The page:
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Vote From Abroad

Voter Registration: Deadlines, Alerts and Important Info for the Overseas Citizen

The overseas electoral system in the US is at best confusing, and frequently impossible to sort out. Federal elections are run by the states, and they do not have uniform rules amongst the states and too frequently even within a state. Local election official frequently have great discretion. The following attempts to provide some clarity on issues relevant to voters in the next month.
Registration Deadlines
* Earliest Deadlines: No state has a registration deadline before October 6.
* Meeting the Deadline by Fax: Most states allow the deadline to be met by faxing the original signed FPCA as long as the original hardcopy is mailed and received before the ballots are counted.
Exceptions: New York, Alabama, and Wyoming do not accept faxes. Alabama has a registration deadline of October 24. New York has a registration deadline of October 10. Wyoming has a registration deadline of October 6. The only way to meet the deadlines for NY, AL, and WY is to ensure that your original FPCA arrives in the local election official’s office by mail no later than the deadline. (New York and Wyoming will also accept them by courier services).
* Later Deadlines: Some states have a later deadline registration deadline. Check them here: Registration Dates

Ballot Request Deadlines: How to request a ballot if you are already registered
* The same FPCA form is also used to request a ballot. No state has a ballot request deadline before October 6.
* Some states have a later deadline for people who have previously registered as overseas voters.
* Most states allow the deadline to be met by faxing the original signed FPCA as long as the original hardcopy is mailed and received before the ballots are counted.
Exceptions: New York, Alabama, and Wyoming do not accept faxes. Alabama has a ballot request deadline of October 30. New York has a ballot request deadline of October 24. Wyoming has a ballot request deadline of November 3. The only way to meet the deadlines for NY, AL, and WY is to ensure that your original FPCA arrives in the local election official’s office by mail no later than deadline. (New York and Wyoming will also accept them by courier services).

* Some states have a later registration deadline. Check here:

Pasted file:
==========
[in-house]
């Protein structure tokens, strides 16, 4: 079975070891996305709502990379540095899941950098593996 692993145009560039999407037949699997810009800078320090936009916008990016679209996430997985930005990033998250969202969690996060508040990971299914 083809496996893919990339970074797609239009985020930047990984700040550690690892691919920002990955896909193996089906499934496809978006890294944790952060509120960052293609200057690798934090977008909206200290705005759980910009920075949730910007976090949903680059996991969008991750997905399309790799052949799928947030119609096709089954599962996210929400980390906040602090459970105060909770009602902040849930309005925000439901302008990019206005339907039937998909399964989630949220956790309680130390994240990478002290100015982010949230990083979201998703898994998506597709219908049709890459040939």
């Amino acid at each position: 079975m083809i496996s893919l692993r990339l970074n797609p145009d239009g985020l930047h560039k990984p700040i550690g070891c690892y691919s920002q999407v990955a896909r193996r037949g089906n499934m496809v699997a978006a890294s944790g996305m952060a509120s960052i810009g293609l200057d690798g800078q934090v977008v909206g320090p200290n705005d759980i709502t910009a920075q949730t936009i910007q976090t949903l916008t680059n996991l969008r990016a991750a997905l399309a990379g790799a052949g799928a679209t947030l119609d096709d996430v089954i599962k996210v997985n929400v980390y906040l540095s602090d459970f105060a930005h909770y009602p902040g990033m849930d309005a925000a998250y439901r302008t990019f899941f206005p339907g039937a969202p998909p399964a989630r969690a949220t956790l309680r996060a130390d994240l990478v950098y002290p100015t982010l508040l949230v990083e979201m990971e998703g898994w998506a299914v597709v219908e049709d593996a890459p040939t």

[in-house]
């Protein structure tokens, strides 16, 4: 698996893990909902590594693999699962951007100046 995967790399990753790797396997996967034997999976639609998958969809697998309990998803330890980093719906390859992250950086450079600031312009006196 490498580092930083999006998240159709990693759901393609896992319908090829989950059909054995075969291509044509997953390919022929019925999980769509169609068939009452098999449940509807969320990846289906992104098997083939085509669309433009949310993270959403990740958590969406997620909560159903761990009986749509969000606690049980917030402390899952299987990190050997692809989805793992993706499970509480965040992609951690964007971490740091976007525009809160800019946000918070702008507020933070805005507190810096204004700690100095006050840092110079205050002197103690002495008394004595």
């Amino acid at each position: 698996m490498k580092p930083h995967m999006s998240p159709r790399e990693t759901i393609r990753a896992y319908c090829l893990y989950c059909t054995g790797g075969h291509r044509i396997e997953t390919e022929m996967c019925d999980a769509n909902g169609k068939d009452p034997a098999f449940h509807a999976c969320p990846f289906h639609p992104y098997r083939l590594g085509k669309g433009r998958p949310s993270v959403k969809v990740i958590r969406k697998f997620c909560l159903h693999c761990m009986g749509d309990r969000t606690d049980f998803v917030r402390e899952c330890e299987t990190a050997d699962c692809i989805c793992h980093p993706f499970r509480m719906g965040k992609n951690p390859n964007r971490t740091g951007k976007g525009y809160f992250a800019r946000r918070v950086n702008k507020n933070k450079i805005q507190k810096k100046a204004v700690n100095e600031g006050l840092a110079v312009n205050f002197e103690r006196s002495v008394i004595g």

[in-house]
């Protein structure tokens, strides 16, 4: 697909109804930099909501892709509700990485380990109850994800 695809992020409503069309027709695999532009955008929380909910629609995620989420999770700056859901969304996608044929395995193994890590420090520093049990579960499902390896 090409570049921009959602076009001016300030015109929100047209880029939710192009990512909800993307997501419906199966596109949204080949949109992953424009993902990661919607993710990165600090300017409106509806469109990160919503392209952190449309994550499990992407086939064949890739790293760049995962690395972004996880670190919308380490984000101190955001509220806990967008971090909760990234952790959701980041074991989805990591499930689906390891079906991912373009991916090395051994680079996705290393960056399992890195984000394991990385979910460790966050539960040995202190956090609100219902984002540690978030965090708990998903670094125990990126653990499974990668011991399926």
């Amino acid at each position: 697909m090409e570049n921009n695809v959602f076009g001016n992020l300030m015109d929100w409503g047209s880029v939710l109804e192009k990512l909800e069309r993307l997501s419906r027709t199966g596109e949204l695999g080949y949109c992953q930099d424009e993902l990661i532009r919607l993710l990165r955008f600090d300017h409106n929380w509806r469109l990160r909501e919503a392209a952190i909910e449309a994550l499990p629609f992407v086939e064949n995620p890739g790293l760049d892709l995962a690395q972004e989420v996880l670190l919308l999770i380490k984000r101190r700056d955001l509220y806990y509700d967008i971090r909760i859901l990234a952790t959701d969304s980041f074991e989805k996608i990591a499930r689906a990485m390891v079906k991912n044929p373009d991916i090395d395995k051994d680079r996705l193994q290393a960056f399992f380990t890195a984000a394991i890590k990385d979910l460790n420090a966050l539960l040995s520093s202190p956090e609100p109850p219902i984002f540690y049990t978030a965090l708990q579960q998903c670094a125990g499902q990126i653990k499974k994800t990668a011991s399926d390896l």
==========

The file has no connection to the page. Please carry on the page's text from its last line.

Registration Dates

Federal Write-In Absentee Ballot (FWAB)
* Use this back-up ballot if your state ballot does not arrive in time to return it using your local mail system.
* If you have not yet sent in your FPCA, you should:
Fax your FPCA (unless you vote in AL, NY, or WY); and mail the original along with the FWAB. The FWAB must go in a blank envelope that is referred to as a security envelope. The security envelope, the voter declaration and the FPCA should all be mailed together from outside the United States. (If you are in the Uniformed Services or the Merchant Marines you can mail it from within the U.S.).
* If you have already registered and requested your ballot, only mail the security envelope with the voted ballot inside and the voter declaration.
* Foreign Postmark: All states will accept a foreign postmark as evidence of submission form outside the U.S.
* Consular Stamp: All states have been informed by the U.S. State Department that they should accept a consular stamp as evidence of submission from outside the U.S.
* Commercial Courier: Some states will also accept a commercial courier service waybill as evidence of submission from outside the U.S.
Using a courier service should be a last resort. Alabama explicitly refuses to accept materials sent to them by commercial couriers, such as Federal Express and DHL.
U.S. Citizens who never lived in the U.S.
* Federal law does not require any state to extend voting eligibility to a person who has never resided in that state on the basis that one or both of the person’s parents formerly resided in that state. Many states, however, do.
* Disenfranchised: Children born abroad to voters otherwise eligible to vote in Alaska, Ohio, Oregon, Pennsylvania, and Virginia are disenfranchised by state law.
* Enfranchised: Children born abroad to voters eligible to vote in Arizona, Colorado, Delaware, Georgia, Hawaii, Iowa, Massachusetts, Michigan, Nebraska, New Hampshire, New York, North Dakota, Oklahoma, Rhode Island, Tennessee, West Virginia, and Wisconsin are specifically enfranchised by state law, i.e. they are allowed to register and vote.